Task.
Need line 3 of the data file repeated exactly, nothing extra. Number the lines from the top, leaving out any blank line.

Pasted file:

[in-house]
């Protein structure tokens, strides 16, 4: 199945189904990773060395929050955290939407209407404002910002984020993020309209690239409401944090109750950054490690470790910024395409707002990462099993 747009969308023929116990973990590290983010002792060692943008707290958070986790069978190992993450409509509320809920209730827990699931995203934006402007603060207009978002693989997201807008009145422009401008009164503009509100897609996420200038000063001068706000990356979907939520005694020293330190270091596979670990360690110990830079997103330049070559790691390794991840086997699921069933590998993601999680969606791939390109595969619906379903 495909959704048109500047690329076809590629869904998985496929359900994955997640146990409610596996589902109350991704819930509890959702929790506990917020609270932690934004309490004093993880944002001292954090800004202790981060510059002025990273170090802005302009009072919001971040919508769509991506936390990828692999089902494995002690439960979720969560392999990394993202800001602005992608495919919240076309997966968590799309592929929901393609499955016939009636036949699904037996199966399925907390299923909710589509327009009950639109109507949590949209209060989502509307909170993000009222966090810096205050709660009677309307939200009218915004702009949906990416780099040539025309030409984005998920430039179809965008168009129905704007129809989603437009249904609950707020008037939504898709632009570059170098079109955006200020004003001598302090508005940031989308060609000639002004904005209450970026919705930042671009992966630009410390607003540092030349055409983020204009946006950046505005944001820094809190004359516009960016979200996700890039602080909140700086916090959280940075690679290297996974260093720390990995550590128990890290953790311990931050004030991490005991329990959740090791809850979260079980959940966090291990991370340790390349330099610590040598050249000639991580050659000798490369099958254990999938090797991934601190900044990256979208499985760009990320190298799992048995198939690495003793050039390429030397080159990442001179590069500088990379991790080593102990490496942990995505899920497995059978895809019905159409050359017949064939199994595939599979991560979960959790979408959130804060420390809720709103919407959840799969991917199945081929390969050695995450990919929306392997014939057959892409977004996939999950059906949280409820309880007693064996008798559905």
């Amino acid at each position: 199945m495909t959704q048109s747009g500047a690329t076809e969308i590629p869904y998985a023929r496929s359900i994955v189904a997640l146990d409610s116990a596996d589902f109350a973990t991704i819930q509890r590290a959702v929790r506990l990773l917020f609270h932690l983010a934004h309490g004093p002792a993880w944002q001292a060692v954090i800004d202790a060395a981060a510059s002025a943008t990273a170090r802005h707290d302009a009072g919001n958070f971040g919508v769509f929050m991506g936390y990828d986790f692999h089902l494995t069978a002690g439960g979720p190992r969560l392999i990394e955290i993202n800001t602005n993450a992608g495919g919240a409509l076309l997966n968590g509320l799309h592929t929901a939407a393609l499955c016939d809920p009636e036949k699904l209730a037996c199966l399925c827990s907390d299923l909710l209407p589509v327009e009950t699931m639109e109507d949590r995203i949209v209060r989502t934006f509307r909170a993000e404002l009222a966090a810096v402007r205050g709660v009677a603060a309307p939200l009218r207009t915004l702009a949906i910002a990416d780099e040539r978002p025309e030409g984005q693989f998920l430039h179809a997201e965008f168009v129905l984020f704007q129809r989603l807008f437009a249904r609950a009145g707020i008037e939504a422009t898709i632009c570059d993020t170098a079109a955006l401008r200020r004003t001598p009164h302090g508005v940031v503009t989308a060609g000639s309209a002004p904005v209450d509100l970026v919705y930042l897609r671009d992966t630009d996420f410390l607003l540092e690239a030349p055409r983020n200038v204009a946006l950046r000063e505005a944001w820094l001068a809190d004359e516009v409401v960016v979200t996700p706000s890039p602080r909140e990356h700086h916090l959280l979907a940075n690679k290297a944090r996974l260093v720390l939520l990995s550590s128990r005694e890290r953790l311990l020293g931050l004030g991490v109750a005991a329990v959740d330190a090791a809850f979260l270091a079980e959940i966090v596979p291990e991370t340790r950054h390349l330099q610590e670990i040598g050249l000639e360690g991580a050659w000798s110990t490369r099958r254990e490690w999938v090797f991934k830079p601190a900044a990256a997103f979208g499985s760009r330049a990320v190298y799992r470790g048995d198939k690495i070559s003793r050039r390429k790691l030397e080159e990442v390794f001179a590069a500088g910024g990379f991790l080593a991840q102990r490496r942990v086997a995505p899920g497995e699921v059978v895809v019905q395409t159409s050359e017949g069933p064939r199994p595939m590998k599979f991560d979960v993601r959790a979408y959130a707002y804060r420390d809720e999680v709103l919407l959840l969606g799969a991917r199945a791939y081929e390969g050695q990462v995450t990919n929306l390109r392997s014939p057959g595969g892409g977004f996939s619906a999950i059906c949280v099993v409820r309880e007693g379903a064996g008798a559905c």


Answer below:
């Amino acid at each position: 199945m495909t959704q048109s747009g500047a690329t076809e969308i590629p869904y998985a023929r496929s359900i994955v189904a997640l146990d409610s116990a596996d589902f109350a973990t991704i819930q509890r590290a959702v929790r506990l990773l917020f609270h932690l983010a934004h309490g004093p002792a993880w944002q001292a060692v954090i800004d202790a060395a981060a510059s002025a943008t990273a170090r802005h707290d302009a009072g919001n958070f971040g919508v769509f929050m991506g936390y990828d986790f692999h089902l494995t069978a002690g439960g979720p190992r969560l392999i990394e955290i993202n800001t602005n993450a992608g495919g919240a409509l076309l997966n968590g509320l799309h592929t929901a939407a393609l499955c016939d809920p009636e036949k699904l209730a037996c199966l399925c827990s907390d299923l909710l209407p589509v327009e009950t699931m639109e109507d949590r995203i949209v209060r989502t934006f509307r909170a993000e404002l009222a966090a810096v402007r205050g709660v009677a603060a309307p939200l009218r207009t915004l702009a949906i910002a990416d780099e040539r978002p025309e030409g984005q693989f998920l430039h179809a997201e965008f168009v129905l984020f704007q129809r989603l807008f437009a249904r609950a009145g707020i008037e939504a422009t898709i632009c570059d993020t170098a079109a955006l401008r200020r004003t001598p009164h302090g508005v940031v503009t989308a060609g000639s309209a002004p904005v209450d509100l970026v919705y930042l897609r671009d992966t630009d996420f410390l607003l540092e690239a030349p055409r983020n200038v204009a946006l950046r000063e505005a944001w820094l001068a809190d004359e516009v409401v960016v979200t996700p706000s890039p602080r909140e990356h700086h916090l959280l979907a940075n690679k290297a944090r996974l260093v720390l939520l990995s550590s128990r005694e890290r953790l311990l020293g931050l004030g991490v109750a005991a329990v959740d330190a090791a809850f979260l270091a079980e959940i966090v596979p291990e991370t340790r950054h390349l330099q610590e670990i040598g050249l000639e360690g991580a050659w000798s110990t490369r099958r254990e490690w999938v090797f991934k830079p601190a900044a990256a997103f979208g499985s760009r330049a990320v190298y799992r470790g048995d198939k690495i070559s003793r050039r390429k790691l030397e080159e990442v390794f001179a590069a500088g910024g990379f991790l080593a991840q102990r490496r942990v086997a995505p899920g497995e699921v059978v895809v019905q395409t159409s050359e017949g069933p064939r199994p595939m590998k599979f991560d979960v993601r959790a979408y959130a707002y804060r420390d809720e999680v709103l919407l959840l969606g799969a991917r199945a791939y081929e390969g050695q990462v995450t990919n929306l390109r392997s014939p057959g595969g892409g977004f996939s619906a999950i059906c949280v099993v409820r309880e007693g379903a064996g008798a559905c």